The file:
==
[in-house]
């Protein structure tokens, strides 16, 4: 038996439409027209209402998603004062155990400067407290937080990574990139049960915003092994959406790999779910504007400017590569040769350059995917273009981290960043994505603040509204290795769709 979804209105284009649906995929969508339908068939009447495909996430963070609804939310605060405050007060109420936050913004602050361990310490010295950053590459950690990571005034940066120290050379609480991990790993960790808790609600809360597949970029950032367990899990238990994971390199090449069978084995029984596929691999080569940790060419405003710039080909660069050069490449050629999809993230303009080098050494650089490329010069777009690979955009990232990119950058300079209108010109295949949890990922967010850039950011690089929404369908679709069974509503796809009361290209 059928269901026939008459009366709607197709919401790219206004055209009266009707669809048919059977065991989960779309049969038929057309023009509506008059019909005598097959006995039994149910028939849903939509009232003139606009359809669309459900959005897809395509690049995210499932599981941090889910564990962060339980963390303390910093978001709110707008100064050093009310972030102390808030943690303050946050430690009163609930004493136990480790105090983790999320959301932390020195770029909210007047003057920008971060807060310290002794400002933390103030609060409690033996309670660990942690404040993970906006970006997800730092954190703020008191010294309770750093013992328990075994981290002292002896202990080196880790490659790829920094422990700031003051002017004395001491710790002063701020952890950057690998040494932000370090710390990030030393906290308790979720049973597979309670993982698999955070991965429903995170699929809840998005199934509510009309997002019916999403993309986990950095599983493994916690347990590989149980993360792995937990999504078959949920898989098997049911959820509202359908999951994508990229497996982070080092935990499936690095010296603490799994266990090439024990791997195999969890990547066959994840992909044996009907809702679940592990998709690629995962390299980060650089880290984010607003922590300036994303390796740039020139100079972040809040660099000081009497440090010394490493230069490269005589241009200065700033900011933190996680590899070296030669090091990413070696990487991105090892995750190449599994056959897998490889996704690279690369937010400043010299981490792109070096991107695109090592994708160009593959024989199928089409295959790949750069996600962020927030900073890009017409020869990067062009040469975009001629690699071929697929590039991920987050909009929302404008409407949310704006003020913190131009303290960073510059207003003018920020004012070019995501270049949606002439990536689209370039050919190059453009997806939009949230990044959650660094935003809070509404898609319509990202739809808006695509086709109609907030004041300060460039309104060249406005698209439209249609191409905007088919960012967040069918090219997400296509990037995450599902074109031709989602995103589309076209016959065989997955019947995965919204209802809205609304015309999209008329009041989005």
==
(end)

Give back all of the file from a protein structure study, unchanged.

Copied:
[in-house]
């Protein structure tokens, strides 16, 4: 038996439409027209209402998603004062155990400067407290937080990574990139049960915003092994959406790999779910504007400017590569040769350059995917273009981290960043994505603040509204290795769709 979804209105284009649906995929969508339908068939009447495909996430963070609804939310605060405050007060109420936050913004602050361990310490010295950053590459950690990571005034940066120290050379609480991990790993960790808790609600809360597949970029950032367990899990238990994971390199090449069978084995029984596929691999080569940790060419405003710039080909660069050069490449050629999809993230303009080098050494650089490329010069777009690979955009990232990119950058300079209108010109295949949890990922967010850039950011690089929404369908679709069974509503796809009361290209 059928269901026939008459009366709607197709919401790219206004055209009266009707669809048919059977065991989960779309049969038929057309023009509506008059019909005598097959006995039994149910028939849903939509009232003139606009359809669309459900959005897809395509690049995210499932599981941090889910564990962060339980963390303390910093978001709110707008100064050093009310972030102390808030943690303050946050430690009163609930004493136990480790105090983790999320959301932390020195770029909210007047003057920008971060807060310290002794400002933390103030609060409690033996309670660990942690404040993970906006970006997800730092954190703020008191010294309770750093013992328990075994981290002292002896202990080196880790490659790829920094422990700031003051002017004395001491710790002063701020952890950057690998040494932000370090710390990030030393906290308790979720049973597979309670993982698999955070991965429903995170699929809840998005199934509510009309997002019916999403993309986990950095599983493994916690347990590989149980993360792995937990999504078959949920898989098997049911959820509202359908999951994508990229497996982070080092935990499936690095010296603490799994266990090439024990791997195999969890990547066959994840992909044996009907809702679940592990998709690629995962390299980060650089880290984010607003922590300036994303390796740039020139100079972040809040660099000081009497440090010394490493230069490269005589241009200065700033900011933190996680590899070296030669090091990413070696990487991105090892995750190449599994056959897998490889996704690279690369937010400043010299981490792109070096991107695109090592994708160009593959024989199928089409295959790949750069996600962020927030900073890009017409020869990067062009040469975009001629690699071929697929590039991920987050909009929302404008409407949310704006003020913190131009303290960073510059207003003018920020004012070019995501270049949606002439990536689209370039050919190059453009997806939009949230990044959650660094935003809070509404898609319509990202739809808006695509086709109609907030004041300060460039309104060249406005698209439209249609191409905007088919960012967040069918090219997400296509990037995450599902074109031709989602995103589309076209016959065989997955019947995965919204209802809205609304015309999209008329009041989005």